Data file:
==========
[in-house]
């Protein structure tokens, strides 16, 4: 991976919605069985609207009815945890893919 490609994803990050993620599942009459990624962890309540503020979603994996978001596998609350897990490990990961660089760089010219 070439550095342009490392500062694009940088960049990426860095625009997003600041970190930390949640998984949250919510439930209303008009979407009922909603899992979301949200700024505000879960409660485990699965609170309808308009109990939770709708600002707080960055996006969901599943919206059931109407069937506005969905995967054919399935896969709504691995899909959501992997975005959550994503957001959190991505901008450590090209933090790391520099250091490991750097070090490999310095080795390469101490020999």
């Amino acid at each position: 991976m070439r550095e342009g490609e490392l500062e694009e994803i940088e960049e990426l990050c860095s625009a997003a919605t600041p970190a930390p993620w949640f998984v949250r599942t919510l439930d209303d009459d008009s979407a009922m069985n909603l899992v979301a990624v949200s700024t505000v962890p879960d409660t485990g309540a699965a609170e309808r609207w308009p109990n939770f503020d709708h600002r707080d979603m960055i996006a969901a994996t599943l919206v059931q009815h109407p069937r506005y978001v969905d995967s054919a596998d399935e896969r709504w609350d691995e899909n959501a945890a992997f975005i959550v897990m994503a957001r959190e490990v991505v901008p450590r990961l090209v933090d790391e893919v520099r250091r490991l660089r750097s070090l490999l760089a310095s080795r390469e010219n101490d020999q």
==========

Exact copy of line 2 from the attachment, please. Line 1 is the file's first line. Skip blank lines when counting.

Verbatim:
């Protein structure tokens, strides 16, 4: 991976919605069985609207009815945890893919 490609994803990050993620599942009459990624962890309540503020979603994996978001596998609350897990490990990961660089760089010219 070439550095342009490392500062694009940088960049990426860095625009997003600041970190930390949640998984949250919510439930209303008009979407009922909603899992979301949200700024505000879960409660485990699965609170309808308009109990939770709708600002707080960055996006969901599943919206059931109407069937506005969905995967054919399935896969709504691995899909959501992997975005959550994503957001959190991505901008450590090209933090790391520099250091490991750097070090490999310095080795390469101490020999």